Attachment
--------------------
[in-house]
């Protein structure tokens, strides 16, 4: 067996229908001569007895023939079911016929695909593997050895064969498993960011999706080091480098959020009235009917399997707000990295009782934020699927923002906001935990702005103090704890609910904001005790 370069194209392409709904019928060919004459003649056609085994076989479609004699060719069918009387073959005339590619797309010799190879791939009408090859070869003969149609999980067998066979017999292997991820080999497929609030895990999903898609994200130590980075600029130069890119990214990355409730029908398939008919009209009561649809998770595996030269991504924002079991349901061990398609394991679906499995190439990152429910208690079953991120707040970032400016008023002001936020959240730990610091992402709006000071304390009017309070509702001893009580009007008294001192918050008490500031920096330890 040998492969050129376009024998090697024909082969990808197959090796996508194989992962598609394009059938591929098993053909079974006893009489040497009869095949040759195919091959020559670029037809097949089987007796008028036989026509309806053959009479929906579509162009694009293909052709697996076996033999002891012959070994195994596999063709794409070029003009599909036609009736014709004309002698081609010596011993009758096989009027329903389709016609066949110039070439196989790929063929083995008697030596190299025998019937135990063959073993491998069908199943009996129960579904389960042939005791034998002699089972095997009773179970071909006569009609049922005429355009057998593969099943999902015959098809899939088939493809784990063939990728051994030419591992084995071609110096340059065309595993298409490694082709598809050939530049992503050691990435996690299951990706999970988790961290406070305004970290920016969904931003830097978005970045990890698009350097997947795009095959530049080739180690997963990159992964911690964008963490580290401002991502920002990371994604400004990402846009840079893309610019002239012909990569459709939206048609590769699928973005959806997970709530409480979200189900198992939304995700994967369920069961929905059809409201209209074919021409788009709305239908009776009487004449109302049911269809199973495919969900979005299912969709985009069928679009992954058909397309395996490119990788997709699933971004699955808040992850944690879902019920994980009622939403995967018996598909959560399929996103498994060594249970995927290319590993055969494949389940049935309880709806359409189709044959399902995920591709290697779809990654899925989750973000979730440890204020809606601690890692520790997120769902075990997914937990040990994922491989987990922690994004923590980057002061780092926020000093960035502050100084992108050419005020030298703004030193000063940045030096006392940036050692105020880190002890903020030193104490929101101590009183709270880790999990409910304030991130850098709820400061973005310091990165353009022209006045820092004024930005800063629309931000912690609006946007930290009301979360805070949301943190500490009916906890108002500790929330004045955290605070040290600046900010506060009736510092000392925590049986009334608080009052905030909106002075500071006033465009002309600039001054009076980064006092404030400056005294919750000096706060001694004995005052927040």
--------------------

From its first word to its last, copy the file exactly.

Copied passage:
[in-house]
């Protein structure tokens, strides 16, 4: 067996229908001569007895023939079911016929695909593997050895064969498993960011999706080091480098959020009235009917399997707000990295009782934020699927923002906001935990702005103090704890609910904001005790 370069194209392409709904019928060919004459003649056609085994076989479609004699060719069918009387073959005339590619797309010799190879791939009408090859070869003969149609999980067998066979017999292997991820080999497929609030895990999903898609994200130590980075600029130069890119990214990355409730029908398939008919009209009561649809998770595996030269991504924002079991349901061990398609394991679906499995190439990152429910208690079953991120707040970032400016008023002001936020959240730990610091992402709006000071304390009017309070509702001893009580009007008294001192918050008490500031920096330890 040998492969050129376009024998090697024909082969990808197959090796996508194989992962598609394009059938591929098993053909079974006893009489040497009869095949040759195919091959020559670029037809097949089987007796008028036989026509309806053959009479929906579509162009694009293909052709697996076996033999002891012959070994195994596999063709794409070029003009599909036609009736014709004309002698081609010596011993009758096989009027329903389709016609066949110039070439196989790929063929083995008697030596190299025998019937135990063959073993491998069908199943009996129960579904389960042939005791034998002699089972095997009773179970071909006569009609049922005429355009057998593969099943999902015959098809899939088939493809784990063939990728051994030419591992084995071609110096340059065309595993298409490694082709598809050939530049992503050691990435996690299951990706999970988790961290406070305004970290920016969904931003830097978005970045990890698009350097997947795009095959530049080739180690997963990159992964911690964008963490580290401002991502920002990371994604400004990402846009840079893309610019002239012909990569459709939206048609590769699928973005959806997970709530409480979200189900198992939304995700994967369920069961929905059809409201209209074919021409788009709305239908009776009487004449109302049911269809199973495919969900979005299912969709985009069928679009992954058909397309395996490119990788997709699933971004699955808040992850944690879902019920994980009622939403995967018996598909959560399929996103498994060594249970995927290319590993055969494949389940049935309880709806359409189709044959399902995920591709290697779809990654899925989750973000979730440890204020809606601690890692520790997120769902075990997914937990040990994922491989987990922690994004923590980057002061780092926020000093960035502050100084992108050419005020030298703004030193000063940045030096006392940036050692105020880190002890903020030193104490929101101590009183709270880790999990409910304030991130850098709820400061973005310091990165353009022209006045820092004024930005800063629309931000912690609006946007930290009301979360805070949301943190500490009916906890108002500790929330004045955290605070040290600046900010506060009736510092000392925590049986009334608080009052905030909106002075500071006033465009002309600039001054009076980064006092404030400056005294919750000096706060001694004995005052927040």